9. Thanks for your update and I hope you had a pleasant trip across the pond.
  10. ........I asked Kip to address your question on the U904 since he has already been working with you on it........ Please tell Kip that his answer would be much appreciated. Thanks
  11. Hi Mr. Glass, Thanks for your comment. It was never my intention to modify the cooling circuit. Initially I failed to appreciate how the opamp U904 operates basically because I forgot that it was using a mono-polar power supply and the output was already biased off when the chassis is at idle or near so. That sent me on a wild goose chase looking for a replacement U904. My substituted opamp was a bad choice because it is not optomized to be bias off with a mono-polar power supply. In the end, it appears that by my correcting the ODEP voltages using the trimmer resistors has resulted in the raising of the threshold heatsink temperature when the fan will first turn on. My fan no longer pulses. Pulsing can cause any amp owner to worry about the performance of the fan circuit. As KIP points out in his above post: "The fans can run at low speed even at idle." In my case, my fan rarely ran at idle when my amp was new. I suspect that my ODEP references voltages drifted over the last 13 years and this resulted in the fan's operate threshold moving close enough to my heatsink temperature so that my fan started to pulse due to the fan control circuit not having a different turn on and turn off temperature set point. I have several schematics of the CT400 and CT400B and the values of the half dozen or so resistors that surround U904 and U905 have evolved. This indicates to me that Crown has changed the way the ODEP voltage affects the voltage that is fed to the comparators U905. Knowing what the output voltage from U904 should be when the chassis is at idle holds the key to diagnosing any fan problems. Would it be possible for you to post what you think this output voltage should be at pin 1 of U904a? Thanks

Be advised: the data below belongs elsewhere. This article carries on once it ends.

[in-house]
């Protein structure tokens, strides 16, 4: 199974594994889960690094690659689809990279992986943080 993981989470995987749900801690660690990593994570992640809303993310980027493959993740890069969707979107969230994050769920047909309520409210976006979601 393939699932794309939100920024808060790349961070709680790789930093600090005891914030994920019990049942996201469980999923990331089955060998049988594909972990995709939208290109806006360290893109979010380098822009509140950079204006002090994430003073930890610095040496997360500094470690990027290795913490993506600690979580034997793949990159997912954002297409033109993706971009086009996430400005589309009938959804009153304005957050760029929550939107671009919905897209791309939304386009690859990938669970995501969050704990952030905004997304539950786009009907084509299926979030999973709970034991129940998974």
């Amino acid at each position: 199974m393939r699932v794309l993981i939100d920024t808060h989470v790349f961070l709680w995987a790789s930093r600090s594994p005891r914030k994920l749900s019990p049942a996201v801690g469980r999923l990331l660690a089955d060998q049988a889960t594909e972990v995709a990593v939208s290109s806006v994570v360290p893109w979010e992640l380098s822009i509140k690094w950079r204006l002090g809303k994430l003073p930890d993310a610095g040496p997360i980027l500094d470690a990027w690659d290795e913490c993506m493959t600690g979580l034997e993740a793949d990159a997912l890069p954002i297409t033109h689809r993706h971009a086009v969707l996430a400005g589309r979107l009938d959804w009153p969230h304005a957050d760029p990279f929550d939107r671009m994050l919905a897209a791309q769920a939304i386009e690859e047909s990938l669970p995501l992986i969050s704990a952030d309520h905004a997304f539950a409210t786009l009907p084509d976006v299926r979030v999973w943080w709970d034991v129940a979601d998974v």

12. UPDATE: August 24, 2005 The replacement dual opamp chip U904 (LM 1458) that I installed turned out not to be equilavent to the original LM358, even though it had the same pin layout. When I installed the correct opamp, I now have 0.66 volts feeding the comparator instead of the 4.8 volts produced by the LM1458 opamp. The LM1458 probably couldn't sink as much current as the LM358. This 0.66 volts which is fed simultaneously to pins 5,7, and 9 of comparators U905a,b,c is much closer to what I originally started out with before I changed anything, so my original U904 may not have been dead after all. Having 0.66 volts going to the comparators will result in the fan being turned completely off. And from what I can tell, it will take quite a bit of heat from the output transistors to get the fan to come on at its lowest speed. It is a bit of a mystery to me how U904 operates. It seems to be acting as a current sink when the chassis is idling. For the fan to come on, U904 will have to turn off. That will only happen when the ODEP voltage coming from the main board falls enough below its starting point of 7.7 volts and thus cause U904 to switch off. I used a hair dryer to heat up the output transistors and that wasn't enough to trigger the fan to come on. So it will take some serious power levels from to reach the threshold where the fan comes on. I must admit I am happier with the fan staying completely off when the amp is idling or putting out the dozen or so watts required to bring my home cinema up to 100 decibels. Having the fan stay on 24/7 can only cause it to wear out faster, although hearing the fan gave me reassurance that the chassis was being protected even if it wasn't hot enough to require the fan to be on. It remains to be seen if any pulsing of the fan will reoccur in the future. But if it does it means that this circuit can teeter-totter when the heatsink temperature is at some precise and stable value. If no pulsing occurs in the future, then that means that my original opamp U904 may have been defective all along.